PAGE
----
Arafat's Last Days? - 'Something
Bad Happening To Him'
© 2003

Amid reports of rapidly deteriorating health, four ambulances were seen this afternoon entering the compound of Palestinian Authority Chairman Yasser Arafat.
A spokesman, Nabil Abu Rudeineh, dismissed reports Arafat, 74, had been taken to a hospital, but another senior official said he has seen the Palestinian leader's health slide over the past two weeks, according to the Jerusalem Post.
"I don't think it's the flu as some people say," the senior official said. "The president hasn't been feeling well for some time, and his health seems to be worsening."
Abu Rudeineh insisted Arafat merely was exhausted and was recovering, and the senior official said he possibly could have picked up viruses from all the people with whom he has shaken hands and exchanged kisses lately. Thousands have come to his compound since Israel announced its decision to "remove" him.
But Palestinians say they never have seen Arafat look as ill as he did Sunday when he met with new PA Prime Minister Ahmed Qureia.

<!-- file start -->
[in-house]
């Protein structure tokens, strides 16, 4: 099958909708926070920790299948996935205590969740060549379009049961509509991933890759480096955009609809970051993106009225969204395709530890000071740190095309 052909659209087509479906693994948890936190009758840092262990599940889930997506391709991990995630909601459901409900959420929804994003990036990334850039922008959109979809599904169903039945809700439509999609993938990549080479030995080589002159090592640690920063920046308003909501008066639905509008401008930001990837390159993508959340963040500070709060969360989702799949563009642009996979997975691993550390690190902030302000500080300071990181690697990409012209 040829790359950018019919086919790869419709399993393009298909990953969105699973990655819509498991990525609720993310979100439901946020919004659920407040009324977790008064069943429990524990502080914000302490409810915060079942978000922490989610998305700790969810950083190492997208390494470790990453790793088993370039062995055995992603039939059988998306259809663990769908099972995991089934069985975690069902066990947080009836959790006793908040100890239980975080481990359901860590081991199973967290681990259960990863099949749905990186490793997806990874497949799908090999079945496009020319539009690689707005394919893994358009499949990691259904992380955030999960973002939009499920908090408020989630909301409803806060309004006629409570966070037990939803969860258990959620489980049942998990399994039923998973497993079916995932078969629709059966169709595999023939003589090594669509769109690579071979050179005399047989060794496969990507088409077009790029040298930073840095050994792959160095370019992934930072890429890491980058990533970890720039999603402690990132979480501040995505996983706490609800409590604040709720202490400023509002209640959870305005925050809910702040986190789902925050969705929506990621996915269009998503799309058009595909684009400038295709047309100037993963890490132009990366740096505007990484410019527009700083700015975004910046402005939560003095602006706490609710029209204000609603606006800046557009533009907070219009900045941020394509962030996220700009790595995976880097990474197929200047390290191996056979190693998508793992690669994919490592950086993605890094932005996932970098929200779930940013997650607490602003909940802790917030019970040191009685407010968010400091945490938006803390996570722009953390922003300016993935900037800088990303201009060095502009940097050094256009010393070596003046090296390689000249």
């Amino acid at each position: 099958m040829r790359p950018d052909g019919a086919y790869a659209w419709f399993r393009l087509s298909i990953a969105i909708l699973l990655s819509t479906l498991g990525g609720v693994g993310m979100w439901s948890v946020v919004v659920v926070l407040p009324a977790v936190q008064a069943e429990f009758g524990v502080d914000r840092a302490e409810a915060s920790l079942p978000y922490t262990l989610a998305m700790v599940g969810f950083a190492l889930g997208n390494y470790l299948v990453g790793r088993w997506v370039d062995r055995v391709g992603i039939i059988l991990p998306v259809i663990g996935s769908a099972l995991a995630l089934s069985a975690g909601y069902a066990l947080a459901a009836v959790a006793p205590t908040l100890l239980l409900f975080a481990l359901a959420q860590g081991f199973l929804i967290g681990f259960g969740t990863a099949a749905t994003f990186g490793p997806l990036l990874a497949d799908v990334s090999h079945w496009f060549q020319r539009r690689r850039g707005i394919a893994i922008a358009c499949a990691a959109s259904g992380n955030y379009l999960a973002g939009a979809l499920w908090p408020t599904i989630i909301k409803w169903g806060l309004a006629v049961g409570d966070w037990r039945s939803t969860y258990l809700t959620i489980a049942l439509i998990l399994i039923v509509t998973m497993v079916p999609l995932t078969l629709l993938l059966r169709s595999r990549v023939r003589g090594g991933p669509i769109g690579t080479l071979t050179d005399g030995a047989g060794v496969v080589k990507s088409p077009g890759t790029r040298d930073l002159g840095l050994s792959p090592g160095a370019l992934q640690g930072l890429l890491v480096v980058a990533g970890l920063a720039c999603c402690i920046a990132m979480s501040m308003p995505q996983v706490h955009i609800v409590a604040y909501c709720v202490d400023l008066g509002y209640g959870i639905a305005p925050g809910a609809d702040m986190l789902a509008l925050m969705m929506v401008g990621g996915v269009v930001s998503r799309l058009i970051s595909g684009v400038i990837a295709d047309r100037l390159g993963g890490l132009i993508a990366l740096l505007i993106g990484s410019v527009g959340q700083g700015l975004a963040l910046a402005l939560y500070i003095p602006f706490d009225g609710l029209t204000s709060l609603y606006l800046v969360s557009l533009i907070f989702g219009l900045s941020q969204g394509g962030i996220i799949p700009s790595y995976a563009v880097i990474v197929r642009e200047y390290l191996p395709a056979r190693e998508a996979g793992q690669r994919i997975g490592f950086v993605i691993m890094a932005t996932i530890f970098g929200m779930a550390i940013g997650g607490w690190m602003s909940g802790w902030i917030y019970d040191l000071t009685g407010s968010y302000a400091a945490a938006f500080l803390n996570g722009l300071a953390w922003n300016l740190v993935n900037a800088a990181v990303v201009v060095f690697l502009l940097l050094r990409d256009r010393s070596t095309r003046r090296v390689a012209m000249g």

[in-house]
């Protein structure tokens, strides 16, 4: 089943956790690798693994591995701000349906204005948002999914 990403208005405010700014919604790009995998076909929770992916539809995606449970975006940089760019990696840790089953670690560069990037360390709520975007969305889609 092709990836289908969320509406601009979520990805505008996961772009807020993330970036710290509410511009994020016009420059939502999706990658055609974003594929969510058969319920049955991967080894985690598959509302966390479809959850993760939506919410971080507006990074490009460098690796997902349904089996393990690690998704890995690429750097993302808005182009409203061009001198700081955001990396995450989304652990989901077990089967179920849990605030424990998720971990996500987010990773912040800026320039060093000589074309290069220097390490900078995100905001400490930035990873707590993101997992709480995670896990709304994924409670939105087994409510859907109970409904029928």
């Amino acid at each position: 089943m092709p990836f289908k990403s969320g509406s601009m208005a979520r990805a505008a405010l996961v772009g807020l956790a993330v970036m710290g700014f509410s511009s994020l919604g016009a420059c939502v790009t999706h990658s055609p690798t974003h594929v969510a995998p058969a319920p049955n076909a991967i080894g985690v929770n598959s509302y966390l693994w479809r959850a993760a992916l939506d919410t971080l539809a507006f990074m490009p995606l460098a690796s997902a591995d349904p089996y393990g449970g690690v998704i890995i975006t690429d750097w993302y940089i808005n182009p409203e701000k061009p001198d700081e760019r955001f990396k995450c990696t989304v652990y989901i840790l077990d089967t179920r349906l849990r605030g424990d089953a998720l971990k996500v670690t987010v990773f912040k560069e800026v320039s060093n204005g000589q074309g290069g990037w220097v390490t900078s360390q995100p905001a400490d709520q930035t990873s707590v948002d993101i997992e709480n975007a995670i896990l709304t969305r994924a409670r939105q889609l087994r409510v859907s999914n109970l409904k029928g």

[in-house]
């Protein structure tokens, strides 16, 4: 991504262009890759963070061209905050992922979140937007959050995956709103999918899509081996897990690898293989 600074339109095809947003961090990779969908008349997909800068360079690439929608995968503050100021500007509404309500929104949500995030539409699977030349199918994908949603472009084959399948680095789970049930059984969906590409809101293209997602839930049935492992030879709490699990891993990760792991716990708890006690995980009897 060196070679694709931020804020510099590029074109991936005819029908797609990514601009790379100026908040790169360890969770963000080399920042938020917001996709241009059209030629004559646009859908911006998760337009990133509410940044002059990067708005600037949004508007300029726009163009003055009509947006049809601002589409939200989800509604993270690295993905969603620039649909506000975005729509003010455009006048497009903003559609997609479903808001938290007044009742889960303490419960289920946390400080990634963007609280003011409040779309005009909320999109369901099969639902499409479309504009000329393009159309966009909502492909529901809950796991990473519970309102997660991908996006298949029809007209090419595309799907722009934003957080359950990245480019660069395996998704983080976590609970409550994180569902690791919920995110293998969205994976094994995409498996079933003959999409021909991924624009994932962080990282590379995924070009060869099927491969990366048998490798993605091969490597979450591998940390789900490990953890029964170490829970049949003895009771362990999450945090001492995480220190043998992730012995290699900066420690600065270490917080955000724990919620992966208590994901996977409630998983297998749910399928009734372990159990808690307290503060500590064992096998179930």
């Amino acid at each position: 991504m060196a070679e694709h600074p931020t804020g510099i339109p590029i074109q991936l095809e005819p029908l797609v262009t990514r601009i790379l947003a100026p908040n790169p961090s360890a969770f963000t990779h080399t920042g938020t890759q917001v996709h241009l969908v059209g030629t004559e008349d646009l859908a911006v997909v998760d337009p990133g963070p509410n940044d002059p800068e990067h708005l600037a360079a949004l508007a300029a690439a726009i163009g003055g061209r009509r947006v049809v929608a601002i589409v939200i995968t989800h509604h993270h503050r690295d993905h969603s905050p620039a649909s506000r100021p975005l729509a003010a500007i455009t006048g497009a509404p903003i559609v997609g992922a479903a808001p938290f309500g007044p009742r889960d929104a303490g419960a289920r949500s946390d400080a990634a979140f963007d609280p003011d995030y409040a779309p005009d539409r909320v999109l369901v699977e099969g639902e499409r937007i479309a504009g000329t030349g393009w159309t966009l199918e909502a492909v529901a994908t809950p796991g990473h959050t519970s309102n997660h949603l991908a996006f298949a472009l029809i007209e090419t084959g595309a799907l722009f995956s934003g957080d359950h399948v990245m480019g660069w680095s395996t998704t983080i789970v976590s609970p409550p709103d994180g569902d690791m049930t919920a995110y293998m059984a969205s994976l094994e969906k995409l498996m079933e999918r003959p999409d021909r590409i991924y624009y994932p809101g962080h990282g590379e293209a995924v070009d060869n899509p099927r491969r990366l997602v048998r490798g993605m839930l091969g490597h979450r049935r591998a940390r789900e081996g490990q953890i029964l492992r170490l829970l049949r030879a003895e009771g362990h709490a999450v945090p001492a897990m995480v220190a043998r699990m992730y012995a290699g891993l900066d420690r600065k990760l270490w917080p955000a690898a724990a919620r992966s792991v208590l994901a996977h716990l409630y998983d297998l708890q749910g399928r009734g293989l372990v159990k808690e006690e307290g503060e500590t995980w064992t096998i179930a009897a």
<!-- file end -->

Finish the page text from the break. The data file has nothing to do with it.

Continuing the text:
"You can see that he's very ill," said someone who attended the meeting, according to the Post. "He can hardly speak. Something bad is happening to him."
The decision to bar reporters and visitors from Arafat's compound this evening added fuel to the speculation, the Jerusalem paper said.
Last week, after a team of doctors was summoned from Jordan to examine him, a journalist in Ramallah quoted a senior PA official as saying that "Arafat's days are numbered," the Post reported.
The doctors were called in after Arafat complained of severe abdominal pain and had been vomiting for several days. Aides suspected he had been poisoned. The Jordanian medical team concluded he was only mildly ill and needed rest.
Citing a close aide to the Palestinian leader, the Guardian reports Arafat suffered a mild heart attack last week, but the news was not made public for fear it would "create panic."
"Although he has had a slight heart attack, the doctors say he will make a full recovery. He is in full control. There is nothing to worry about," the aide, who did not wish to be named, told the London-based paper.
Asked why it had not been made public at the time, the official said that the news would "have created panic at a critical time when the Israelis are threatening Arafat's life."
The Jerusalem daily, citing PA officials, said Arafat's illness could be linked to his decision to declare a state of emergency in the West Bank and Gaza Strip.
"It's possible that he doesn't want to leave a vacuum behind," said one PA official, the Post reported. "He must have discussed the issue with Abu Ala [Qureia]."



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